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Top 3 Modifiable Risk Factors for Dementia

Growing research has linked diabetes, exposure to air pollution, and alcohol as the top three modifiable contributors to the development of dementia.

Diabetes and Dementia

People with diabetes have about 60% increased risk of developing dementia compared to those without diabetes.

There are reasons that diabetes may affect dementia risk:

Some of the changes that occur in Alzheimer's disease are similar to those in diabetes. In both, nerve cells in the brain may become resistant to the effect of insulin. This may lead to the build-up of amyloid and tau proteins in the brain.

This relationship is so strong that some have called Alzheimer's “diabetes of the brain” or “type 3 diabetes (T3D)

Air Pollution and Dementia

More than 57 million people worldwide are currently living with dementia, and estimates suggest that number will increase to 153 million by 2050. Up to 40% of these cases are thought to be linked to potentially modifiable risk factors, such as exposure to air pollutants.

Exposure to a type of air pollution called fine particulate matter, or PM, has been identified as a potential risk factor for dementia.

An NIH-funded study published on August 14, 2023, in JAMA Internal Medicine led by Drs. Boya Zhang and Sara Adar from the University of Michigan examined the links between different types of PM air pollution and dementia. They looked at data from more than 27,000 adults aged 50 and older between 1992 and 2016. 

As part of the study, participants underwent cognitive testing every two years or had caretakers report on their memory and cognitive function. The mean period of follow-up was 10.2 years. The average age of participants was 60.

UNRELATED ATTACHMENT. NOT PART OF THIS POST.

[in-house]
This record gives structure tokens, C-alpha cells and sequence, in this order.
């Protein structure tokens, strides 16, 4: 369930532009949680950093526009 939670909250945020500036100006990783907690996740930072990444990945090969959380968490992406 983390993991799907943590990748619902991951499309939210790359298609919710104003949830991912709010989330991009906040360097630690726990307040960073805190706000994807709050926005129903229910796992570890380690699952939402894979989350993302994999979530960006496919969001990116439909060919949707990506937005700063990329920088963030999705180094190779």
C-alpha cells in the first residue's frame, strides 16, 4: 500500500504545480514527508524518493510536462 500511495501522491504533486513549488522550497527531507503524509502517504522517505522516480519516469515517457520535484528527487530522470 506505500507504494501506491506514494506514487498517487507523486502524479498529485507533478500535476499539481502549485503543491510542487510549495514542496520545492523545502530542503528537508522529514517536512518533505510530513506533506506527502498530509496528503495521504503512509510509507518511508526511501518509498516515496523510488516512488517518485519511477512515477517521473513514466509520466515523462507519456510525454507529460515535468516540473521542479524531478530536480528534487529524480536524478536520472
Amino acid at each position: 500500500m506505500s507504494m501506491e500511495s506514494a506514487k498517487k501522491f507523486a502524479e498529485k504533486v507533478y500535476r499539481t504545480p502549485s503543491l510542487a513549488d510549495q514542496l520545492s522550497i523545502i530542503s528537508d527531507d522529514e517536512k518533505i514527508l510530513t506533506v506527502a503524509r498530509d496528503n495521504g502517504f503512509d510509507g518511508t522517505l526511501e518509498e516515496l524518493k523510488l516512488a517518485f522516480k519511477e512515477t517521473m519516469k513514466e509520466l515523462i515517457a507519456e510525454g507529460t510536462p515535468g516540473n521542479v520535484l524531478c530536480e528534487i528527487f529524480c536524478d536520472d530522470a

The researchers estimated pollution exposures for the participants using models that included real-time pollution measurements and aspects of their homes like geography, land use, and local emissions sources. 

The team found that 4,105 of the people studied approximately 15% developed dementia during the follow-up period. 

Overall, higher PM exposure was linked to an increased risk of dementia. The team also examined nine specific sources of PM agriculture, road traffic, nonroad traffic, burning coal for energy, burning coal for industry, other energy production, other industry, wildfires, and windblown dust. After consideration of all sources from agriculture and wildfires were specifically associated with an increased risk of dementia.

The researchers estimated that, if PM exposure truly is a cause of cognitive decline and dementia, as many as 188,000 cases of dementia per year might be due to PM.

Alcohol and Dementia

Drinking alcohol is linked to reduced volume of the brain's white matter, which helps to transmit signals between different brain regions. This can lead to issues with the way the brain functions. Alcohol consumption above recommended limits (of 14 units per week) over a long period of time may shrink the parts of the brain involved in memory. Drinking more than 28 units per week can lead to a sharper decline in thinking skills as people get older.

Long-term heavy drinking can also result in a lack of vitamin B1 (thiamine) and Wernicke-Korsakoff syndrome which affects short-term memory.

When it comes to dementia, certain risk factors, such as aging and genetics, can't be changed. But other risk factors as discussed in this article (diabetes, air pollution and alcohol consumption) are modifiable, and knowing what they are can help you take steps to minimize their impact and protect your brain.

The results suggest that certain lifestyle changes could potentially help protect the brain from these risk factors. People can cut back on alcohol consumption, follow a plant-predominant diet/Mediterranean diet and exercise to prevent or reverse diabetes, and try to avoid situations where heavy air pollution is present.

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